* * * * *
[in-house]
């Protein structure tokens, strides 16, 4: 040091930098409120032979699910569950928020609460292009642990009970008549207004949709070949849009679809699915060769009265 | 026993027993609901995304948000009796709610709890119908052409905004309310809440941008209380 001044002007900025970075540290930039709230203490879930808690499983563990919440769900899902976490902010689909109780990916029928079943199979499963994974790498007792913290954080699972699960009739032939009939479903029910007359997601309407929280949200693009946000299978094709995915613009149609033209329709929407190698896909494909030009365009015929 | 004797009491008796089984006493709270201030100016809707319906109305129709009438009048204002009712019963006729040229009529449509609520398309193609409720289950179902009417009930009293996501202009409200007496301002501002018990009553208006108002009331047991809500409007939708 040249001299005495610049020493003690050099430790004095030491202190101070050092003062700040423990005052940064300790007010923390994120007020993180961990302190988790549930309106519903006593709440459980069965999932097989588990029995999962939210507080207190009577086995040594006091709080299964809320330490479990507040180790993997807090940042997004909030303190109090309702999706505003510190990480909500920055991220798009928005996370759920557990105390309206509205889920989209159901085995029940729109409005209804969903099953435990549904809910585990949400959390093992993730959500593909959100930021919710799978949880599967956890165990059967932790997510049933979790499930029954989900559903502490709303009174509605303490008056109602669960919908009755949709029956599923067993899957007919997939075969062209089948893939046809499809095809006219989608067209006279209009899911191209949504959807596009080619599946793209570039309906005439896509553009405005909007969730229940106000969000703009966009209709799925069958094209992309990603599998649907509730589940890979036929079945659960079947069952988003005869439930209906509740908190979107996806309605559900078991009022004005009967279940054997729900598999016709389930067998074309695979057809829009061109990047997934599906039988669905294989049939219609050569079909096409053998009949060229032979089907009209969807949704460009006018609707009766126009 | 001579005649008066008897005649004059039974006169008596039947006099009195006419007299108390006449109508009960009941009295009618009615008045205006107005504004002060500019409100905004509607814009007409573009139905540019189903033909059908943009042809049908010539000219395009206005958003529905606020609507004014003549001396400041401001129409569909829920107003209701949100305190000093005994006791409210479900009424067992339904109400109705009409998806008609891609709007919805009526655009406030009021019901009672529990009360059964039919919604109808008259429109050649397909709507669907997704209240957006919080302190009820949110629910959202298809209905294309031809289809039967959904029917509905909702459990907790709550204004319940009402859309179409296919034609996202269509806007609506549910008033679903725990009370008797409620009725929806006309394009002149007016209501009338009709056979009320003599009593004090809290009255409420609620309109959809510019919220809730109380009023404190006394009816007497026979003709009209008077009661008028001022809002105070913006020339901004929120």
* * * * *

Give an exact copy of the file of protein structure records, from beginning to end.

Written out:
[in-house]
């Protein structure tokens, strides 16, 4: 040091930098409120032979699910569950928020609460292009642990009970008549207004949709070949849009679809699915060769009265 | 026993027993609901995304948000009796709610709890119908052409905004309310809440941008209380 001044002007900025970075540290930039709230203490879930808690499983563990919440769900899902976490902010689909109780990916029928079943199979499963994974790498007792913290954080699972699960009739032939009939479903029910007359997601309407929280949200693009946000299978094709995915613009149609033209329709929407190698896909494909030009365009015929 | 004797009491008796089984006493709270201030100016809707319906109305129709009438009048204002009712019963006729040229009529449509609520398309193609409720289950179902009417009930009293996501202009409200007496301002501002018990009553208006108002009331047991809500409007939708 040249001299005495610049020493003690050099430790004095030491202190101070050092003062700040423990005052940064300790007010923390994120007020993180961990302190988790549930309106519903006593709440459980069965999932097989588990029995999962939210507080207190009577086995040594006091709080299964809320330490479990507040180790993997807090940042997004909030303190109090309702999706505003510190990480909500920055991220798009928005996370759920557990105390309206509205889920989209159901085995029940729109409005209804969903099953435990549904809910585990949400959390093992993730959500593909959100930021919710799978949880599967956890165990059967932790997510049933979790499930029954989900559903502490709303009174509605303490008056109602669960919908009755949709029956599923067993899957007919997939075969062209089948893939046809499809095809006219989608067209006279209009899911191209949504959807596009080619599946793209570039309906005439896509553009405005909007969730229940106000969000703009966009209709799925069958094209992309990603599998649907509730589940890979036929079945659960079947069952988003005869439930209906509740908190979107996806309605559900078991009022004005009967279940054997729900598999016709389930067998074309695979057809829009061109990047997934599906039988669905294989049939219609050569079909096409053998009949060229032979089907009209969807949704460009006018609707009766126009 | 001579005649008066008897005649004059039974006169008596039947006099009195006419007299108390006449109508009960009941009295009618009615008045205006107005504004002060500019409100905004509607814009007409573009139905540019189903033909059908943009042809049908010539000219395009206005958003529905606020609507004014003549001396400041401001129409569909829920107003209701949100305190000093005994006791409210479900009424067992339904109400109705009409998806008609891609709007919805009526655009406030009021019901009672529990009360059964039919919604109808008259429109050649397909709507669907997704209240957006919080302190009820949110629910959202298809209905294309031809289809039967959904029917509905909702459990907790709550204004319940009402859309179409296919034609996202269509806007609506549910008033679903725990009370008797409620009725929806006309394009002149007016209501009338009709056979009320003599009593004090809290009255409420609620309109959809510019919220809730109380009023404190006394009816007497026979003709009209008077009661008028001022809002105070913006020339901004929120």